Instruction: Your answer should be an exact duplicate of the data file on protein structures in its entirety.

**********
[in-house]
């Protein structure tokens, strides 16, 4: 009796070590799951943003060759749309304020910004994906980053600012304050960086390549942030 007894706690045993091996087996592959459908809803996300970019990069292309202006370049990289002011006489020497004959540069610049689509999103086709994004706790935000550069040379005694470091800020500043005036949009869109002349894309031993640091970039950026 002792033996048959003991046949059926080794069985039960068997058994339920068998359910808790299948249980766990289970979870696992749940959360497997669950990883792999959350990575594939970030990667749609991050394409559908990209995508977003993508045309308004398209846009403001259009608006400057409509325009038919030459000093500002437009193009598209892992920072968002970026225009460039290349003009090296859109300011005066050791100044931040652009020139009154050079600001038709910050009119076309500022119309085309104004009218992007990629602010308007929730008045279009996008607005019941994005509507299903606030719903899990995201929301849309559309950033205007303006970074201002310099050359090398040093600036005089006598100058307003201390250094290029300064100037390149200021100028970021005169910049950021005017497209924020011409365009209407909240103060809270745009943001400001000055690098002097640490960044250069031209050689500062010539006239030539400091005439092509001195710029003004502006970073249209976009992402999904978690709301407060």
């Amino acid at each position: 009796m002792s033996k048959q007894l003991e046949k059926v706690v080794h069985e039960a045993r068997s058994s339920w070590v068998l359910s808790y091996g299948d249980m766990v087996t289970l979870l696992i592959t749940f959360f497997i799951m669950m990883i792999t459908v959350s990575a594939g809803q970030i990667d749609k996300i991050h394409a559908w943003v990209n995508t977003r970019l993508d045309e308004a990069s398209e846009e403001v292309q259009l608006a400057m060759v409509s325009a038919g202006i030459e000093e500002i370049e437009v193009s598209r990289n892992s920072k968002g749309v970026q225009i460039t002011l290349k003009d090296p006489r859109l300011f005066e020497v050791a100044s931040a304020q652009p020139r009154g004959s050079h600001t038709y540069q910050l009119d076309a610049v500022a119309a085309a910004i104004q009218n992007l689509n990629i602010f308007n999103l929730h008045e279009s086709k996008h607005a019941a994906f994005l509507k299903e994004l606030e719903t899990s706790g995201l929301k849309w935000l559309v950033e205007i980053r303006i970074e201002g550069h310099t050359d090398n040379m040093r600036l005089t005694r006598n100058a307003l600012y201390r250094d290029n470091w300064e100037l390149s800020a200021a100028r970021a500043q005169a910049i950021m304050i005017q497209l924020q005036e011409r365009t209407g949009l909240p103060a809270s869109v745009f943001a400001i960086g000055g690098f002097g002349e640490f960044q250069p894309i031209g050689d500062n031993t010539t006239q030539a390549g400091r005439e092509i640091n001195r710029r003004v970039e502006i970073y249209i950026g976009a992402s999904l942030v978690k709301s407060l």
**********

[in-house]
């Protein structure tokens, strides 16, 4: 009796070590799951943003060759749309304020910004994906980053600012304050960086390549942030 007894706690045993091996087996592959459908809803996300970019990069292309202006370049990289002011006489020497004959540069610049689509999103086709994004706790935000550069040379005694470091800020500043005036949009869109002349894309031993640091970039950026 002792033996048959003991046949059926080794069985039960068997058994339920068998359910808790299948249980766990289970979870696992749940959360497997669950990883792999959350990575594939970030990667749609991050394409559908990209995508977003993508045309308004398209846009403001259009608006400057409509325009038919030459000093500002437009193009598209892992920072968002970026225009460039290349003009090296859109300011005066050791100044931040652009020139009154050079600001038709910050009119076309500022119309085309104004009218992007990629602010308007929730008045279009996008607005019941994005509507299903606030719903899990995201929301849309559309950033205007303006970074201002310099050359090398040093600036005089006598100058307003201390250094290029300064100037390149200021100028970021005169910049950021005017497209924020011409365009209407909240103060809270745009943001400001000055690098002097640490960044250069031209050689500062010539006239030539400091005439092509001195710029003004502006970073249209976009992402999904978690709301407060």
């Amino acid at each position: 009796m002792s033996k048959q007894l003991e046949k059926v706690v080794h069985e039960a045993r068997s058994s339920w070590v068998l359910s808790y091996g299948d249980m766990v087996t289970l979870l696992i592959t749940f959360f497997i799951m669950m990883i792999t459908v959350s990575a594939g809803q970030i990667d749609k996300i991050h394409a559908w943003v990209n995508t977003r970019l993508d045309e308004a990069s398209e846009e403001v292309q259009l608006a400057m060759v409509s325009a038919g202006i030459e000093e500002i370049e437009v193009s598209r990289n892992s920072k968002g749309v970026q225009i460039t002011l290349k003009d090296p006489r859109l300011f005066e020497v050791a100044s931040a304020q652009p020139r009154g004959s050079h600001t038709y540069q910050l009119d076309a610049v500022a119309a085309a910004i104004q009218n992007l689509n990629i602010f308007n999103l929730h008045e279009s086709k996008h607005a019941a994906f994005l509507k299903e994004l606030e719903t899990s706790g995201l929301k849309w935000l559309v950033e205007i980053r303006i970074e201002g550069h310099t050359d090398n040379m040093r600036l005089t005694r006598n100058a307003l600012y201390r250094d290029n470091w300064e100037l390149s800020a200021a100028r970021a500043q005169a910049i950021m304050i005017q497209l924020q005036e011409r365009t209407g949009l909240p103060a809270s869109v745009f943001a400001i960086g000055g690098f002097g002349e640490f960044q250069p894309i031209g050689d500062n031993t010539t006239q030539a390549g400091r005439e092509i640091n001195r710029r003004v970039e502006i970073y249209i950026g976009a992402s999904l942030v978690k709301s407060l």